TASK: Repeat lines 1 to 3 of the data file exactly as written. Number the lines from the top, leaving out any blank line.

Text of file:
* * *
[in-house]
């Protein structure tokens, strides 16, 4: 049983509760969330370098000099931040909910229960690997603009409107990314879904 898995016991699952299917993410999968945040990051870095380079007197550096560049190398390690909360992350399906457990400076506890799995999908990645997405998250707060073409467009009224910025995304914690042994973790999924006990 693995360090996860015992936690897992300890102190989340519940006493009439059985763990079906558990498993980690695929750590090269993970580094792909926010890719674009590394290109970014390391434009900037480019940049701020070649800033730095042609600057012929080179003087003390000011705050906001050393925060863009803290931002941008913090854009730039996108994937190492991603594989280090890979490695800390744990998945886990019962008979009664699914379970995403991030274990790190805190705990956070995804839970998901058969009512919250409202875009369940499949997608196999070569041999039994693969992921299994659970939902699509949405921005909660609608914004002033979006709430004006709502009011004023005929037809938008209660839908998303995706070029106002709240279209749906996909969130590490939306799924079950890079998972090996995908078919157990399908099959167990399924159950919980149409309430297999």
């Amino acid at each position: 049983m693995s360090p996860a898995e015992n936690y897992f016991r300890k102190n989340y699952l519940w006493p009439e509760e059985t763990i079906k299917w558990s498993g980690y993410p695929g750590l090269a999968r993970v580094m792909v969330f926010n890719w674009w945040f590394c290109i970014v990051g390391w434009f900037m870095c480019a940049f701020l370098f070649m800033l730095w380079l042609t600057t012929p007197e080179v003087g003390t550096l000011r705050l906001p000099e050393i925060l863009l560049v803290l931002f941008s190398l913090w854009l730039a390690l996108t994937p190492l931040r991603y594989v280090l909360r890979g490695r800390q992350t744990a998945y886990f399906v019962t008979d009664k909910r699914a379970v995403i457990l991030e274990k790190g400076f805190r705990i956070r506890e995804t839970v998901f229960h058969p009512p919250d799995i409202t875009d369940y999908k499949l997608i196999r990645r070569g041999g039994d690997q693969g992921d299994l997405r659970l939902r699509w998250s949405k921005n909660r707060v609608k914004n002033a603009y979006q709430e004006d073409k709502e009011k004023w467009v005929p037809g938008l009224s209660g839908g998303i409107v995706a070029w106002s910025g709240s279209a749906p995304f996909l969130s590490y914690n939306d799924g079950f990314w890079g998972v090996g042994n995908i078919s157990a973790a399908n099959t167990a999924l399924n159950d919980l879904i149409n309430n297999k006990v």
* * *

[in-house]
């Protein structure tokens, strides 16, 4: 049983509760969330370098000099931040909910229960690997603009409107990314879904 898995016991699952299917993410999968945040990051870095380079007197550096560049190398390690909360992350399906457990400076506890799995999908990645997405998250707060073409467009009224910025995304914690042994973790999924006990 693995360090996860015992936690897992300890102190989340519940006493009439059985763990079906558990498993980690695929750590090269993970580094792909926010890719674009590394290109970014390391434009900037480019940049701020070649800033730095042609600057012929080179003087003390000011705050906001050393925060863009803290931002941008913090854009730039996108994937190492991603594989280090890979490695800390744990998945886990019962008979009664699914379970995403991030274990790190805190705990956070995804839970998901058969009512919250409202875009369940499949997608196999070569041999039994693969992921299994659970939902699509949405921005909660609608914004002033979006709430004006709502009011004023005929037809938008209660839908998303995706070029106002709240279209749906996909969130590490939306799924079950890079998972090996995908078919157990399908099959167990399924159950919980149409309430297999």
């Amino acid at each position: 049983m693995s360090p996860a898995e015992n936690y897992f016991r300890k102190n989340y699952l519940w006493p009439e509760e059985t763990i079906k299917w558990s498993g980690y993410p695929g750590l090269a999968r993970v580094m792909v969330f926010n890719w674009w945040f590394c290109i970014v990051g390391w434009f900037m870095c480019a940049f701020l370098f070649m800033l730095w380079l042609t600057t012929p007197e080179v003087g003390t550096l000011r705050l906001p000099e050393i925060l863009l560049v803290l931002f941008s190398l913090w854009l730039a390690l996108t994937p190492l931040r991603y594989v280090l909360r890979g490695r800390q992350t744990a998945y886990f399906v019962t008979d009664k909910r699914a379970v995403i457990l991030e274990k790190g400076f805190r705990i956070r506890e995804t839970v998901f229960h058969p009512p919250d799995i409202t875009d369940y999908k499949l997608i196999r990645r070569g041999g039994d690997q693969g992921d299994l997405r659970l939902r699509w998250s949405k921005n909660r707060v609608k914004n002033a603009y979006q709430e004006d073409k709502e009011k004023w467009v005929p037809g938008l009224s209660g839908g998303i409107v995706a070029w106002s910025g709240s279209a749906p995304f996909l969130s590490y914690n939306d799924g079950f990314w890079g998972v090996g042994n995908i078919s157990a973790a399908n099959t167990a999924l399924n159950d919980l879904i149409n309430n297999k006990v």